She became a member of the Society of American Archivists in 1983, and in 1994, that group honored her with the Sister M. Claude Lane Award, for her significant contribution to the field of religious archives. Later in the 1980s, a sister from another religious community in SAA asked Sister Emma Cecilia if she were willing to help other congregations start their archives. Thus, she became one of the founding members of the Archivists for Congregations of Women Religious. She is also an active member of the Kentucky Council on Archives, the Owensboro/Daviess County Historical Society, Association of Catholic Diocesan Archivists, and the local Stamp Club. She is a certified archivist.
In the 1970s, every bishop in America was asked to hire an archivist for his diocese. Fr. George Hancock is listed as the diocese’s first archivist from 1976-78, but there was never any space designated for the office, and the post was vacant from 1978 until 1991. In January 1991, Sister Emma Cecilia was hired by Bishop John McRaith, through Fr. John Vaughan, the chancellor at the time, while maintaining her job at Maple Mount.
Sister Emma Cecilia credits always having great volunteers for her ability to handle both archives. Her current volunteers with the diocese are Bob Cinnamond, a professor at Brescia University, and Brett Mills, who has a master’s degree in history. Claudine Blandford, a volunteer for 10 years, calls Sister a “marvel.”
“She’s very intelligent and studied hard,” Blandford said. “She absolutely loves the work.”
Blandford and Jewell Brown helped with organizing and filing materials, and answered genealogy requests. Blandford still takes Sister Emma Cecilia to lunch at times. “She’s a sweetheart,” Blandford said.
After a sabbatical in 1999, Sister Emma Cecilia decided in 2001 to retire from her job at the Mount. “I knew the diocesan archives needed more work, and the community leadership said I could spend more time there,” she said. “Community archives are not under canon law, but the diocesan archives are.”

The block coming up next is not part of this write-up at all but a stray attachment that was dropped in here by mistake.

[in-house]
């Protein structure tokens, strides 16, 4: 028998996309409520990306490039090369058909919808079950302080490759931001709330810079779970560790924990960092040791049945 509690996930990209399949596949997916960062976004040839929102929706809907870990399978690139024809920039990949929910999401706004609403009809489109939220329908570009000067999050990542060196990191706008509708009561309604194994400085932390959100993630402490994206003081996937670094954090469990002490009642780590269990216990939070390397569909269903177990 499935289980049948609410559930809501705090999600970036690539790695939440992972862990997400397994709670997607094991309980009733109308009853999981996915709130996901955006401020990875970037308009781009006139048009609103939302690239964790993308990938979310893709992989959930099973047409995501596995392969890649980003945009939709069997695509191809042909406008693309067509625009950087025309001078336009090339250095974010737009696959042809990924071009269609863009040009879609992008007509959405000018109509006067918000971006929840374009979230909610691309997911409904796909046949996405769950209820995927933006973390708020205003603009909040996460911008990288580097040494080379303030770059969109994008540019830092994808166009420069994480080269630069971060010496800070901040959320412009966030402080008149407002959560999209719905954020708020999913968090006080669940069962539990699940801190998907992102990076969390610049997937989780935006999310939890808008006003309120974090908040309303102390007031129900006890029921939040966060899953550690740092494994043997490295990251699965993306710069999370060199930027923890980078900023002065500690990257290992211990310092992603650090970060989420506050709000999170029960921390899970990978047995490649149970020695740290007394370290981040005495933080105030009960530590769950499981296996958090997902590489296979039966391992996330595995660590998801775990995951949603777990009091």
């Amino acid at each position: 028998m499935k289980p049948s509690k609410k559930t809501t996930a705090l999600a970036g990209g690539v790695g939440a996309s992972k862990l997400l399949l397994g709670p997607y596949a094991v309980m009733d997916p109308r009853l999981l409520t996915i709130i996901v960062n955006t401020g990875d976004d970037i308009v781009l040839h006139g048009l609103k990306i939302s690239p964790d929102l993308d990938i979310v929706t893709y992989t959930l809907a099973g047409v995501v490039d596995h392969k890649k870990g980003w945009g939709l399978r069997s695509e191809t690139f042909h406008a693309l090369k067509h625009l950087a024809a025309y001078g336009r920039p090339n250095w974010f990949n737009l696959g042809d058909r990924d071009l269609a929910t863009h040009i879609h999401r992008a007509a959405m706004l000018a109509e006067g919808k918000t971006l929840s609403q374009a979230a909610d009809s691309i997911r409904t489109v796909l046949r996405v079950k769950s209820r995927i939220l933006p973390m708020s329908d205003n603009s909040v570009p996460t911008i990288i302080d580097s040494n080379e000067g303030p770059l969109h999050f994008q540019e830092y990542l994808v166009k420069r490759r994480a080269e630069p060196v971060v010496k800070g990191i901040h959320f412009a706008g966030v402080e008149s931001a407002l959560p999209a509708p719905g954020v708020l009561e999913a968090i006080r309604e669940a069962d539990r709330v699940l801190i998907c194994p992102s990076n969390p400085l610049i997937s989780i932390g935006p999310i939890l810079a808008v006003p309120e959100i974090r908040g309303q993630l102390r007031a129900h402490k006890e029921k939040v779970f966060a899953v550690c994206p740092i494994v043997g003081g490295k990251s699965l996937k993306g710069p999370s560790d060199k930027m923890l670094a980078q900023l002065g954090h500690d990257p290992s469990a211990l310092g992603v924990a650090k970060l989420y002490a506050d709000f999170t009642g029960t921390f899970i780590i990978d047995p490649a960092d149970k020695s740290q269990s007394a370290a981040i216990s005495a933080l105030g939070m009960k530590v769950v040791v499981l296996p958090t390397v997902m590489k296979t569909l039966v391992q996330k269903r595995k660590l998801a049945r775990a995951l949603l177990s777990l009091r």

When she began working with the diocese, it had official papers from Bishops Francis Cotton and Henry Soenneker, but they were in no order, and thus unusable. Now, 18 years after she started, it is an Archive and Record Center, a place where she gets regular calls and e-mails from researchers, genealogists, clergy, the media, the diocesan staff, and other qualified archivists seeking information.
“She really got our archives up and going,” said Bishop McRaith, who retired as Owensboro’s third bishop on Jan. 5 after 26 years. “She loves the work of archives. She’s educated herself very well,” he said. “Her great dedication to her work and her church are her greatest assets. She’s been a great gift to us all along.”
Sister Emma Cecilia grew up in Owensboro, one of five children born to John William and Mary Cecilia (Bryan) Busam Sr. (pronounced “Boo-sahm”). Her parents met in Cannelton, Ind., a small Ohio River town that today is a 25-minute drive from Owensboro. John’s father worked there as a lithographer in a prosperous cotton mill, and the father of Mary Cecilia — known as “Sis” — was a foreman at the mill.
“Daddy and Uncle Frank owned and operated a paint and wallpaper store, which still exists in Cannelton,” Sister Emma Cecilia said. “They did what we’d call today ‘interior decorating.’” They were offered a job decorating the first department store in Owensboro, McAtee’s.
“Uncle Frank had a family, so Dad took the train to Owensboro each week until he finished the job,” Sister Emma Cecilia said. “By the time he finished, he had many jobs lined up, so he and mother decided to move to Owensboro.”